The World’s Best Wines?

By | January 11, 2017 at 11:20 am | No comments | Columns, The Vino Voice, Week 01/12 - 01/18 2017

 By Rick Riozza

Each year since 1988, Wine Spectator has released its Top 100 list, where their editors select the most exciting wines from the thousands they reviewed during the course of the year.  They write, “These wines are a diverse group—ranging from emerging labels and regions to traditional estates exploring new directions—and all generate the excitement we call the “X-factor.”

In addition, their selection also prioritizes quality, value, and availability. These criteria are applied to the wines that rated outstanding (90 points or higher on Wine Spectator’s 100-point scale) each year to determine the Top 100.  They add, “This is not a ‘shopping list’, but rather a guide to wineries to watch in the future—a reflection of the producers and wines our editors become particularly passionate about in each new year.”

The really nice thing about this year’s selection is the variety of varietals.  #1 and #7 are California Cabs and Cab blends, with #2 and #3 Oregon Pinot Noirs; it would be a fun speculation to imagine if the voting editors were European.    Ultimately, when all is said and done—it’s really an agreed combination of learned subjective opinions.  The rest of the top ten line-up are interestingly different. Some perhaps, you may not know about, so let’s talk about them. (The descriptions in quotes are Wine Spectator’s.)

Of course we should comment on the #1 wine which is the Lewis Cab Sauv Napa Valle, $90.  The Lewis wines are always very big on fruit, flavor and body.   It exemplifies those enthusiasts that enjoy the full-throttle cab energy of the grape.  “Remarkably, this Lewis is elegant and refined for a wine of this size and depth, with tiers of plum, blackberry and currant flavors, as well as subtle touches of black licorice that remain pure and graceful on the long, lingering aftertaste.”

#4 Château Climens Barsac–For the longest time, I’ve been clamoring for you wine enthusiasts who’ve yet to enjoy a Sauternes, to at least try it once.  Barsac is its neighbor and also produces that sweet nectar of a wine from shriveled grapes that have become “rotten” due to a sporal fungus.  The desiccated grapes provide great concentration of sugars, acids, and extract which ultimately go on to make a one-of-a-kind wine. 

“There’s loads here, with apricot, nectarine and clementine flavors stitched with a racy orange zest note to give energy, while tropical papaya and mango flavors add a sublimely creamy edge. The finish sails on and on, coating the palate with a porcelain feel, while an echo of bitter almond lingers effortlessly, like a lace curtain hanging on an endless breeze. Stunning.”

#5 Produttori del Barbaresco, Asili Riserva—This wine is made from the grand Nebbiolo grape.  Barolo, produced from the same grape, is sort of Barbaresco’s bigger and older brother.  Barolo was produced for aristocratic and upper class circles; Barbaresco didn’t get the attention and inspiration it deserved. Fortunately times are a-changing.

“Intense aromas of cherry, rose, licorice and tar pick up tobacco, spice and mineral elements on the palate. Concentrated, yet elegant and expressive, with more to give. Ends with a long aftertaste of fruit, underbrush and mineral.”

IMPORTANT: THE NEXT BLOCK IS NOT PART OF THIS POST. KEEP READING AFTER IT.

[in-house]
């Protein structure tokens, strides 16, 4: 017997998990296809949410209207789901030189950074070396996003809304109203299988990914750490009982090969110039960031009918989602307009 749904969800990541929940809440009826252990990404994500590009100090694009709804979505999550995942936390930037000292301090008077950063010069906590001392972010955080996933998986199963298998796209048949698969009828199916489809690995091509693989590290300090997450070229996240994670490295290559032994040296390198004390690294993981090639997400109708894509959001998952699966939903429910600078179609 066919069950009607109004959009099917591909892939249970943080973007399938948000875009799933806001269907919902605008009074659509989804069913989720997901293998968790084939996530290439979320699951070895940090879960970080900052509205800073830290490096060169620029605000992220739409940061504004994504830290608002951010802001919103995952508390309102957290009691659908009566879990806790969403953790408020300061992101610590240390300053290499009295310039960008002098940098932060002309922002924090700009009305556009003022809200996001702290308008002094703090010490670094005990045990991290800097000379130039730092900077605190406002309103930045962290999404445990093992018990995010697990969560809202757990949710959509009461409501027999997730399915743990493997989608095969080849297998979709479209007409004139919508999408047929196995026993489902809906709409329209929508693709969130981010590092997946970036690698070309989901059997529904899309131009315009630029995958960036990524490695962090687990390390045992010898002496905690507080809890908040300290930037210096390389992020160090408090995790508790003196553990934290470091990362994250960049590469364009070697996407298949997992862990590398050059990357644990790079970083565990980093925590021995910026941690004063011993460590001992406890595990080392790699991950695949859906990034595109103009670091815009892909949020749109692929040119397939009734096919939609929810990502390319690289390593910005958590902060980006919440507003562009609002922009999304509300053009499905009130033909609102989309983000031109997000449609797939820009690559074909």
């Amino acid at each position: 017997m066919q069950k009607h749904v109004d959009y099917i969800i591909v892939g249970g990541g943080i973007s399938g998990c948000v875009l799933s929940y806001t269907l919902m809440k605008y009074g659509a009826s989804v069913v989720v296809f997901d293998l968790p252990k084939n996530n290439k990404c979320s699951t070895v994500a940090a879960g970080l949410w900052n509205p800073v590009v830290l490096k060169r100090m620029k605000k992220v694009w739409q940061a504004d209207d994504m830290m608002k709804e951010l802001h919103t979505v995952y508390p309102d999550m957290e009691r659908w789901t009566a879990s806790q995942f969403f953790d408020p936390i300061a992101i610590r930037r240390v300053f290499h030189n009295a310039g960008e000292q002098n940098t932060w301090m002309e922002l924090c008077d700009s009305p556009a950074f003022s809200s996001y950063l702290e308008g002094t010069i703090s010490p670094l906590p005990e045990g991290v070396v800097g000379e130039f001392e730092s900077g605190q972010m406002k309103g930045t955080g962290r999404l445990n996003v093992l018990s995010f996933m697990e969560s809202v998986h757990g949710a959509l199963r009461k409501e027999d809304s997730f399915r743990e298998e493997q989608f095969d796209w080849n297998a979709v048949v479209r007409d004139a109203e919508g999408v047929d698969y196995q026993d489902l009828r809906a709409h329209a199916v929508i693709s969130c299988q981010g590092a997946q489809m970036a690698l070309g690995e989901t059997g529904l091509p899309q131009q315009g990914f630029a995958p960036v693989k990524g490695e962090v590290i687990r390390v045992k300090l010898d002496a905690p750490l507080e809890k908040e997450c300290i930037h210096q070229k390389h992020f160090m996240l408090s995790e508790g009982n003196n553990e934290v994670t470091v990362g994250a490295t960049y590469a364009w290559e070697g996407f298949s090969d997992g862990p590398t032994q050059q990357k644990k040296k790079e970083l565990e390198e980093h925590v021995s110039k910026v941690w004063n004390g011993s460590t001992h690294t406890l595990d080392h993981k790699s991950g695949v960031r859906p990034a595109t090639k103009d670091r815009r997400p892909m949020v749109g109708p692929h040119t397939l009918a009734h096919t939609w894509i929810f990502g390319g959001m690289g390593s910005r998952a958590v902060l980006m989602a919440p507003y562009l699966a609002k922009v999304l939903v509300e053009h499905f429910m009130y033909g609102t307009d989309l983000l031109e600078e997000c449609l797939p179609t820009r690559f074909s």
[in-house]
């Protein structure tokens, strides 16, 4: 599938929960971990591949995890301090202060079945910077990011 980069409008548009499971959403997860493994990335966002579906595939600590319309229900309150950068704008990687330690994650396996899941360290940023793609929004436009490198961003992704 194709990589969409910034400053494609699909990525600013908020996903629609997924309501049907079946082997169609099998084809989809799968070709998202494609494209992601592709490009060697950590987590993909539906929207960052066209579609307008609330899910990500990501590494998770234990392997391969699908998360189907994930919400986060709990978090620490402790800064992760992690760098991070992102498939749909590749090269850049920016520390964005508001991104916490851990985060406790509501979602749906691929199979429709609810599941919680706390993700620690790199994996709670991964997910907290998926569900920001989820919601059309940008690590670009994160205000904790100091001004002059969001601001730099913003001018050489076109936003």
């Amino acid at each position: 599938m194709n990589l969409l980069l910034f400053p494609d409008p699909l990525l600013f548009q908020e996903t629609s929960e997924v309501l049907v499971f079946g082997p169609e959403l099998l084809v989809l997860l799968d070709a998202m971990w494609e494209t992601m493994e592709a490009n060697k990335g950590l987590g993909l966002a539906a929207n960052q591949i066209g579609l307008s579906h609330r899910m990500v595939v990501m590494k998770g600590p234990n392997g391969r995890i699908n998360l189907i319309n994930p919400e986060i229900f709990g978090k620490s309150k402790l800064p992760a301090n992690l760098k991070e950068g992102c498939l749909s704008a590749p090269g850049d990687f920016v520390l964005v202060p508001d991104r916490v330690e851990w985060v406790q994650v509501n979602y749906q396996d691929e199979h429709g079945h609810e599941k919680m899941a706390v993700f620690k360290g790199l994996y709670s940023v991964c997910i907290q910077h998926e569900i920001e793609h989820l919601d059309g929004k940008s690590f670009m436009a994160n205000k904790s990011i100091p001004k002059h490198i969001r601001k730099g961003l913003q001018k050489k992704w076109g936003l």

#6 Orin Swift Machete.  This is another wine from the now enfant terrible, David Phinney, who can certainly make a hell of a wine with everything going on—most importantly, a great balance of fruit and acidity.  “Here, generous and expressive, big and brawny, the wine offers a mouthful of tannins but also brims with flavors and aromas, including Earl Grey tea, dark chocolate, dried violet and toasted gingerbread. Rich notes of plum and black cherry are balanced by forest floor and earth accents, which linger on the long finish.”  It’s a blend of Petite Sirah, Syrah and Grenache.

#7 Ridge Monte Bello Santa Cruz Mountains—Stanford Professor and famed Vintner Paul Draper has been producing this wonderful Cab for the last 50 years! He is now retiring; a great California wine history career.

“A beautifully structured wine, with firm acidity and tannins that show grip and grit amid a core of dense, tense currant and blackberry fruit, turning juicy. Those seeking classic old-school Cabernet will embrace this. Cellaring for five to seven years is the right approach. Cabernet Sauvignon, Merlot, Cabernet Franc and Petit Verdot.”

#8 Antinori Toscana Tignanello—This is what a Super-Tuscan wine is all about.

“Aromas of graphite, smoke and tobacco introduce the cherry flavor in this expressive, focused red. Firm tannins and lively acidity balance the fruit and purity, while herbal, spice and mineral elements all gather steam as this plays out on the long finish. Sangiovese, Cabernet Sauvignon and Cabernet Franc.”

#9 Chateau Smith-Haut-Lafitte Pessac Leognan—A white Bordeaux.  “This has a gorgeous feel, with opulent fruit offset by racy herb notes and acidity, showing lemon sherbet, shortbread and white peach flavors backed by a salted butter–– and tarragon-laced finish, with hints of talc and fennel skittering in the background. Seriously long and still a touch youthful on the finish, this is one for the cellar. Sauvignon Blanc, Sauvignon Gris and Sémillon.”

#10 Hartford Family Zinfandel Russian River Valley Old Vine—The Russian River Valley is one of the state’s cooler vineyard areas.  As opposed to the warmer areas that Zin flourishes with big brooding flavors, the Zin in Russian River is toned down and more complex.  “Plump and fleshy, with a dense core of focused tannins and lively acidity. Aromas of ripe black raspberry, anise and licorice open to layered, slightly jammy flavors of black cherry, blueberry pie and smoky cracked pepper.”

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